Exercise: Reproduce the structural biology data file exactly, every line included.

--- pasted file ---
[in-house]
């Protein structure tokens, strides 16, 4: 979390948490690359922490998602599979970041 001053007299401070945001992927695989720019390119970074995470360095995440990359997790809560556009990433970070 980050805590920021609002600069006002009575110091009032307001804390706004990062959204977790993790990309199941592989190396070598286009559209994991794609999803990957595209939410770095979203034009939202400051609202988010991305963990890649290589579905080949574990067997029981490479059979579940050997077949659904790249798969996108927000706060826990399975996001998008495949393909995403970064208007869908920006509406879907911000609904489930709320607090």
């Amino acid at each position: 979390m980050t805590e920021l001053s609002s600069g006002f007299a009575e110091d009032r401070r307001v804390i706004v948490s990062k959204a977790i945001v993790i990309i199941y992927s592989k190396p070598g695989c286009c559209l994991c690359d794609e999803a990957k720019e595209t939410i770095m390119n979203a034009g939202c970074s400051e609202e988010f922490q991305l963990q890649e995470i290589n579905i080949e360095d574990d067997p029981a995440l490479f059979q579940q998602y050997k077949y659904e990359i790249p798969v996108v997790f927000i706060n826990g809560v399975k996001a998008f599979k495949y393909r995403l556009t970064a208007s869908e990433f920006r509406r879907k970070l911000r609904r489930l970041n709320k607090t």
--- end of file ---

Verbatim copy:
[in-house]
């Protein structure tokens, strides 16, 4: 979390948490690359922490998602599979970041 001053007299401070945001992927695989720019390119970074995470360095995440990359997790809560556009990433970070 980050805590920021609002600069006002009575110091009032307001804390706004990062959204977790993790990309199941592989190396070598286009559209994991794609999803990957595209939410770095979203034009939202400051609202988010991305963990890649290589579905080949574990067997029981490479059979579940050997077949659904790249798969996108927000706060826990399975996001998008495949393909995403970064208007869908920006509406879907911000609904489930709320607090």
């Amino acid at each position: 979390m980050t805590e920021l001053s609002s600069g006002f007299a009575e110091d009032r401070r307001v804390i706004v948490s990062k959204a977790i945001v993790i990309i199941y992927s592989k190396p070598g695989c286009c559209l994991c690359d794609e999803a990957k720019e595209t939410i770095m390119n979203a034009g939202c970074s400051e609202e988010f922490q991305l963990q890649e995470i290589n579905i080949e360095d574990d067997p029981a995440l490479f059979q579940q998602y050997k077949y659904e990359i790249p798969v996108v997790f927000i706060n826990g809560v399975k996001a998008f599979k495949y393909r995403l556009t970064a208007s869908e990433f920006r509406r879907k970070l911000r609904r489930l970041n709320k607090t």